Images © Michael Wolf.
For the past year, Michael Wolf has been working on images based on Google Street View, and, he tells BJP in an exclusive interview, he entered four of these projects in the World Press Photo contest. Today, he received a honorable mention in the Contemporary Issues category for A Series of Unfortunate Events.
"I think it's absolutely astounding," he says. "I won First Prize twice in the competition in 2005 and last year, but this honorable mention is worth hundred times more to me because it's such a conceptual leap for the World Press jury to award a prize to someone that photographs virtually. It's mind-blowing."
Wolf started his career as a photojournalist, he tells BJP, and progressed to a point where he started developing his craft in other areas - "I found that doing my own projects was more important than working purely for magazines," he says. "But nevertherless, a lot of my work was routed in the photojournalism genre. That's why, even though I haven't been working as a photojournalist, I still won a World Press Photo prize [in 2010]."
He adds: "At some point I thought it would be interesting to look at the virtual ways of dealing with photography. One of them was Google Street View. I found it a fascinating medium. I remembered last year when I won First Prize in the World Press Photo, I held a talk, and at the end I said 'I'm working on a new project, it's based on Google Street View and next year I will enter these photos in four categories.' So this year, I entered images bases on google street view in the Portrait Series, Nature, Contemporary Issues and Daily Life."
The work, he tells BJP, is his own. "I use a tripod and mount the camera, photographing a virtual reality that I see on the screen. It's a real file that I have, I'm not taking a screenshot. I move the camera forward and backward in order to make an exact crop, and that's what makes it my picture. It doesn't belong to Google, because I'm interpreting Google; I'm appropriating Google. If you look at the history of art, there's a long history of appropriation."
Entering the World Press Photo contest with these images was a provocation, he admits, and although he expected to be recognised in some way, he commends the jury for taking such a bold step. "It's time, you have to accept this," he says. "Our world is full of images. It's part of the future of our imagery. We have to deal with this - curate them or incorporate them into our work. I think it's a very courageous decision by the World Press, because of course, their decisions create a lot of attention for certain topics."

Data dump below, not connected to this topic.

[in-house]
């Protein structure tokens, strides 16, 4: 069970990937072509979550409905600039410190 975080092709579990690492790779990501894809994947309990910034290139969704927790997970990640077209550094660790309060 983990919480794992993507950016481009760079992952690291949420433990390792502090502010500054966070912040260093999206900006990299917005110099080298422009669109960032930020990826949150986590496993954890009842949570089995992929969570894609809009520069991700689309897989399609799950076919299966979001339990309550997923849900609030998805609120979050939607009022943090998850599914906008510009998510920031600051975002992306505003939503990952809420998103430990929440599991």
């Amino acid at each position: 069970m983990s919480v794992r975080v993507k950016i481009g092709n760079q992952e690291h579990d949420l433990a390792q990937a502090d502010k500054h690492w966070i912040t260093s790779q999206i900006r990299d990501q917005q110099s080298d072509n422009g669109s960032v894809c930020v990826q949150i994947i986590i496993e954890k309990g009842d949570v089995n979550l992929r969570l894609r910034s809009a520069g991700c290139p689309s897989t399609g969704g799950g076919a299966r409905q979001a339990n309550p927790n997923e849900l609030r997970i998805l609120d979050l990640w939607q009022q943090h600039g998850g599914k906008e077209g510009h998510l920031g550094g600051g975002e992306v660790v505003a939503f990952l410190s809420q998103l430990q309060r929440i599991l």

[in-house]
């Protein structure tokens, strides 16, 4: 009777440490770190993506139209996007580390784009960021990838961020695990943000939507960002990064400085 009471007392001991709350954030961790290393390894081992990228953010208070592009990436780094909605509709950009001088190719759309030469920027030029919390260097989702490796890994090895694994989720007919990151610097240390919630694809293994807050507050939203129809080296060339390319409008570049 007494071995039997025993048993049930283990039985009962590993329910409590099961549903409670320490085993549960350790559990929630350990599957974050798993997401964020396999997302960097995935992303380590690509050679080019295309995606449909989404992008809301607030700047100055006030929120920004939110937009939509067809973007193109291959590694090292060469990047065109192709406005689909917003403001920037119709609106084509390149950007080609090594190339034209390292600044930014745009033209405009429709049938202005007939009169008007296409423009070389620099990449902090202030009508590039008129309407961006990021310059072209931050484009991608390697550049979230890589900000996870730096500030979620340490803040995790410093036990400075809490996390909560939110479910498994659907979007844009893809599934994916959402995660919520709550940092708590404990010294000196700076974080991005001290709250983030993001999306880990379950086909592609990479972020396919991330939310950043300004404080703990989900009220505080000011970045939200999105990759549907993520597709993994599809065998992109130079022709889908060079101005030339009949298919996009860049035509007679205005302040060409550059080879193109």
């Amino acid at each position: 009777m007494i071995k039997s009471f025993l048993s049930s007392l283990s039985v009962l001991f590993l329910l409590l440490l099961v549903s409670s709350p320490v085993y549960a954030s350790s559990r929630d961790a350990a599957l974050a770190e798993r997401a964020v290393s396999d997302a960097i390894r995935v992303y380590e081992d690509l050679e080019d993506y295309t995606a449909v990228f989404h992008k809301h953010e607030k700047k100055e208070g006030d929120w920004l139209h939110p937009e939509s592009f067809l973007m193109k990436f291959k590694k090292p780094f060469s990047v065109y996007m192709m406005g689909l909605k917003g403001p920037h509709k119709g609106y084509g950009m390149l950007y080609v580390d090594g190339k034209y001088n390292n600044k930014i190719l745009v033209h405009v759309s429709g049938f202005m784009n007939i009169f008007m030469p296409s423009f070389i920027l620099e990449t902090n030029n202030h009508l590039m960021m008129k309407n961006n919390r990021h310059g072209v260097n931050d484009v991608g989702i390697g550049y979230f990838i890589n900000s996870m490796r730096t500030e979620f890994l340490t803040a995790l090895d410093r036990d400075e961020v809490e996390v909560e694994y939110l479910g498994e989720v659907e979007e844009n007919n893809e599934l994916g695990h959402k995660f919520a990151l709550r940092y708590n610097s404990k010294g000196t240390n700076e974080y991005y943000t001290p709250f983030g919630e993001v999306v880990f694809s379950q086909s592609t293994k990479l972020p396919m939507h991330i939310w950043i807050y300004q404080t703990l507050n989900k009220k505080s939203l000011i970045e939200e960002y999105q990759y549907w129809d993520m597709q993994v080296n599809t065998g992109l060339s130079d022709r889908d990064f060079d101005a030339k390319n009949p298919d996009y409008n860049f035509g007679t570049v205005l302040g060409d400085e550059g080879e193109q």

Wolf adds: "The leap of faith one has to make always depends on the jury. The jury is the God. It varies from year to year. Some year, they tend to be very conservative in their approach. Some years, they are very progressive. I feel this year, it's a jury that's very, very progressive. It just shows that people are willing to give this piece of work a mention.
Of course, he says, he expects that his Honorable Mention will create "an incredible amount of controversy because there are a lot of people that are going to say: 'What the hell?'" But it's wonderful, he tells BJP. "I think it's incredible because the most important thing is to push the limits; get a discussion going."
He continues: "I think a large part of our future will be the curating of all these images. Can you imagine the number of images stored in our world today? It's unlimited. In 100 years, there will be professions such as 'hard-drive miners', whose mission will be finding hard-drives in electronic junkyards and developing software to sort these images. And then there will be art projects and sociological projects created using images mined from electronic storages. The whole idea of curating this incredible mass of images that has been created has tremendous potential, and I've just scratch the surface with my Google Street View project."
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